Big Y in the News
Headquartered in Springfield, MA, Big Y is one of the largest independently owned supermarket chains in New England. Proud to be family owned and operated, we operate almost 80 stores throughout Connecticut and Massachusetts with over 11,000 employees. Big Y has been named a 2015 Employer of Choice by the Employers Association of the Northeast. Founded in 1936 by brothers Paul and Gerald D'Amour, the store was named after an intersection in Chicopee, Massachusetts where two roads converge to form a "Y".
Big Y in the News contains excerpts from press releases that have been sent to local media.
New Wellspring Harvest Greenhouse Cooperative Delivers the First Harvest
SPRINGFIELD, MA (July 24, 2018)
The Wellspring Harvest Greenhouse Cooperative will launch and make its first delivery of freshly harvested lettuce to the Big Y World Class Market on Cooley Street, Springfield, MA on Tuesday, July 31 2018.
Wellspring Harvest Greenhouse is a brand new $1,500,000 dollar Greenhouse Urban Farm, one of the first large-scale urban agricultural worker-owned cooperatives. This urban farm is located in Indian Orchard, Western Massachusetts. This worker-owned cooperative greenhouse is designed to meet the demands of year-round local Lettuce by theregion's local population of health-conscious consumers of locally grown foods.
Wellspring Harvest Greenhouse is one of the first Urban Greenhouse cooperative farms to have the Massachusetts Agricultural department Commonwealth Quality Program Certification Status. This CQPC is the most current highest standards requirements for safe and best agricultural practices in the state of Massachusetts.
All of the food from seed to plant to table is grown in water using the hydroponic method. All pest control is done using organic methods. All of the Lettuce is greenhouse grown and Non-GMO.
Hydroponics, which literally means “water working,” is a well-established technique for maximizing crop yields, nutrition and flavor using scientifically derived, crop specific organic nutrient mixes without the use of pesticides or chemicals.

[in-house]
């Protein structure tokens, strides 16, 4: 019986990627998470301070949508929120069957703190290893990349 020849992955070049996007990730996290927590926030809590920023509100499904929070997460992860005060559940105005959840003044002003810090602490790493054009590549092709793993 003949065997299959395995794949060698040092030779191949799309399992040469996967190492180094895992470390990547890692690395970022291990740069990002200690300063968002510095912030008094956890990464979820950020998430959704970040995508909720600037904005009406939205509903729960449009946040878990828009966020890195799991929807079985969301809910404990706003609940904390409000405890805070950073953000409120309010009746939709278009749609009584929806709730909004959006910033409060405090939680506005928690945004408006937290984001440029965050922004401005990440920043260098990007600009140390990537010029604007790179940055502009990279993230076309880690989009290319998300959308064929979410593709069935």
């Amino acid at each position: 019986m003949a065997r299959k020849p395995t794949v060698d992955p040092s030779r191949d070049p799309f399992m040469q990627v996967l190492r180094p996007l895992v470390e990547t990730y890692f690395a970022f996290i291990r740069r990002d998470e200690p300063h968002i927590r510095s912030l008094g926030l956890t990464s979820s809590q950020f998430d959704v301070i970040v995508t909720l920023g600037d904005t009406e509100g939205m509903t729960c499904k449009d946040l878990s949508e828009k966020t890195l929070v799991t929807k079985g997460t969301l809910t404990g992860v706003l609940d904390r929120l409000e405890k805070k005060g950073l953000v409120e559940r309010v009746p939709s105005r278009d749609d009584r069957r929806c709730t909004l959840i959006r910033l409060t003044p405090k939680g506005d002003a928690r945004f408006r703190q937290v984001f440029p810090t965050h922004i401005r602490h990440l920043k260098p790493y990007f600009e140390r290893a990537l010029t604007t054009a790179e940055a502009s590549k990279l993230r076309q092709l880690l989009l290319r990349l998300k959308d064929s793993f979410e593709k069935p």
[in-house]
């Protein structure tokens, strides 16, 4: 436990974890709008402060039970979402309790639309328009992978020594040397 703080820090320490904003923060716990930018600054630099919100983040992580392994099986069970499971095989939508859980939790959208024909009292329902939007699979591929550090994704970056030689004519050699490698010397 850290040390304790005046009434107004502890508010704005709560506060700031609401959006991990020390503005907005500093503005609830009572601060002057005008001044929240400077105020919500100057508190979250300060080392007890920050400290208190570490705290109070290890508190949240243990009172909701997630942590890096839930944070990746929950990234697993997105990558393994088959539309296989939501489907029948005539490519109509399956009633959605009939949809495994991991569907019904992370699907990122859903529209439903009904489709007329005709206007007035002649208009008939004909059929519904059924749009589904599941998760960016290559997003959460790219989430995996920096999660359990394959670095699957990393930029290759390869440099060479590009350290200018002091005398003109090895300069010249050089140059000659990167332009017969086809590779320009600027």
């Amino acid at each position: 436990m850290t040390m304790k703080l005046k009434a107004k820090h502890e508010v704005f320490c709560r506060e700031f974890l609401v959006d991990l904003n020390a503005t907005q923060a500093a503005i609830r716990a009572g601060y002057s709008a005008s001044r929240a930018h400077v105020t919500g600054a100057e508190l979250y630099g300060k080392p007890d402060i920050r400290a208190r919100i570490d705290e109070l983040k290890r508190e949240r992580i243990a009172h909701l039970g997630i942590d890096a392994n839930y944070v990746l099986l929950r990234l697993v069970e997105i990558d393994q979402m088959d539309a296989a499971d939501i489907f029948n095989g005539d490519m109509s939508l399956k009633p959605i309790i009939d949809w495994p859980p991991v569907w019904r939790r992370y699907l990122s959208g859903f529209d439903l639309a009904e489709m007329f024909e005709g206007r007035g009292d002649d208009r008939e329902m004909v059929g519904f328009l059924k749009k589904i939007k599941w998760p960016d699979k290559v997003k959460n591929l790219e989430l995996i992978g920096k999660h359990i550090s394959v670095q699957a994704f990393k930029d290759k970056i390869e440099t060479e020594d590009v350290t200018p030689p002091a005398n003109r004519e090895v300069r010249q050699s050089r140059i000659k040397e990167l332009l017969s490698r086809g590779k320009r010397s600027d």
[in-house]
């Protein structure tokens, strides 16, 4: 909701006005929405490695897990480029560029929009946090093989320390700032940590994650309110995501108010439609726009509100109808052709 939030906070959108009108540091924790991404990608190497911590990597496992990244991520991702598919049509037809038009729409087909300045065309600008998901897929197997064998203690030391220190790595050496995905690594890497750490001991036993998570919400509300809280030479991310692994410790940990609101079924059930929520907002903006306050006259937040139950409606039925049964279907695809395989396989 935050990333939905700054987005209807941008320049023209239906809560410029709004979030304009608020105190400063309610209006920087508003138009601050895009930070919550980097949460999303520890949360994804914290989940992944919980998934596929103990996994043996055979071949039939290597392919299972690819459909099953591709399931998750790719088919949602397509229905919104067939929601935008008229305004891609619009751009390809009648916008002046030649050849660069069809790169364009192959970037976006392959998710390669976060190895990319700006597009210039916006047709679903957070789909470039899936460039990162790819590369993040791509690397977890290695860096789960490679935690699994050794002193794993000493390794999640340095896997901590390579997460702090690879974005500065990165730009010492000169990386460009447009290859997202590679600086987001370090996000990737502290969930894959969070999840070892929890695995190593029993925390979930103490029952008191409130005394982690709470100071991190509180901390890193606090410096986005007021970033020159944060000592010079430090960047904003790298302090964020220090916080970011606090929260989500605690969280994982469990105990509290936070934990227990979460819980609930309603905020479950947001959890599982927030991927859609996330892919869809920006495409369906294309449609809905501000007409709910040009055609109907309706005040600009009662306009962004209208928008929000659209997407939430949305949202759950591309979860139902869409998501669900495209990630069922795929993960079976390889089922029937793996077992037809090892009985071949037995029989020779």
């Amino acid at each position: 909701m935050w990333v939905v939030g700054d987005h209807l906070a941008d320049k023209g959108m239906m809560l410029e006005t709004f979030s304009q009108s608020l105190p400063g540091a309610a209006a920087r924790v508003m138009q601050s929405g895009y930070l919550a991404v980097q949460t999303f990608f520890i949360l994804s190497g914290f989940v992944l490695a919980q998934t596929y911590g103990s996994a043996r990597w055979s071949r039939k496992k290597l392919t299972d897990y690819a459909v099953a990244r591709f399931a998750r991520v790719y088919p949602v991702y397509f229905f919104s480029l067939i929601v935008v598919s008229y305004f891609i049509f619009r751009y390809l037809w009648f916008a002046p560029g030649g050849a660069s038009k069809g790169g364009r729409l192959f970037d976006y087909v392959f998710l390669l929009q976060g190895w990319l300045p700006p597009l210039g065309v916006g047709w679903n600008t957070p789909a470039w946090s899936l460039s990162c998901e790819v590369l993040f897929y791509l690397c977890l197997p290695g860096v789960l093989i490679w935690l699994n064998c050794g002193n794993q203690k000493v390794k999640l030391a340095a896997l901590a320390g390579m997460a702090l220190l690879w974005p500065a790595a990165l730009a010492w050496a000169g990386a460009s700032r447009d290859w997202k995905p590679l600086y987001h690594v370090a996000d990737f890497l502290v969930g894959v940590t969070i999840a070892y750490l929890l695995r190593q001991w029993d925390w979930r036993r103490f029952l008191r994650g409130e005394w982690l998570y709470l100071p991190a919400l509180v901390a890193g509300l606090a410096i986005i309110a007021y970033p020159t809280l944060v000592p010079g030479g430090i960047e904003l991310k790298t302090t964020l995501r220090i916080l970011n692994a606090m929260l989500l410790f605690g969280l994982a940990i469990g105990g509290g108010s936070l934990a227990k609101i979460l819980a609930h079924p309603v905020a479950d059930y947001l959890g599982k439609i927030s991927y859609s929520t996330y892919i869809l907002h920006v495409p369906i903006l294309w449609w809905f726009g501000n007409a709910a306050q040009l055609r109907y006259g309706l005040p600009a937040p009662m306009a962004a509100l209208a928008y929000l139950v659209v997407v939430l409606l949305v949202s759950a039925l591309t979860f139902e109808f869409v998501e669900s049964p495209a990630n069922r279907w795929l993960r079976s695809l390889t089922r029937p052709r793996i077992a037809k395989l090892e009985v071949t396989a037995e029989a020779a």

The locally grown Wellspring Harvest Greenhouse hydroponic grown Lettuce has a four-season demand and is expanding rapidly as local hospitals, colleges, and of course the Big Y World Class Markets all pledge to enthusiastically support, to increase purchasing more locally grown products.
This new Wellspring Harvest Greenhouse worker-owned cooperative has already made a great community impact, by making use of empty urban lots that were otherwise abandoned, to rapidly creating up to 6 new jobs and give the opportunity for these new worker-owners to earn and start the process of wealth creation as the new cooperatives greenhouse members.
Full heads of Green and Red Salanova and Manoa Romaine lettuce will be among their first staple crops, with a few herb varieties, greens such as kale and bok choy, and a selection of culturally specific crops like Callaloo being grown assamples for test marketing. As the lead urban farmer Stephen Hilyard says, “We want to be known as the urban cooperative greenhouse that can grow anything.”
The Wellspring Harvest Greenhouse offers to grow to order four seasons services.
During these hot summer days and cooler nights, the seedlings are growing, the greenhouse shade curtain is protecting the nutritious plants from the days hot sun. The shade curtain will also retain heat inside the growing area during coldnights, and reflect extra heat away from the plants during hot days, saving 40% of energy use. The greenhouse monorailsystem will allow the Wellspring Harvest production team to easily move plants overhead and make the planting and harvesting process much more efficient and safe.
Building the greenhouse has taken almost exactly a year from the time that they broke ground. One of the challengingprojects was to install the polyethylene inflatable roof, a high wire project that required a crew up on the catwalks 14feet in the air, and a crew up on the greenhouse gutters outside.
Once the greenhouse was closed in and the final wiring and plumbing could be installed. This included the motors forthe roof and side vents, supplemental grow lights and general use lights, heating system and fans, and the motor for theshade curtain. Then the water was turned on and the cooperative team could begin to build the growing system andstart to crop test.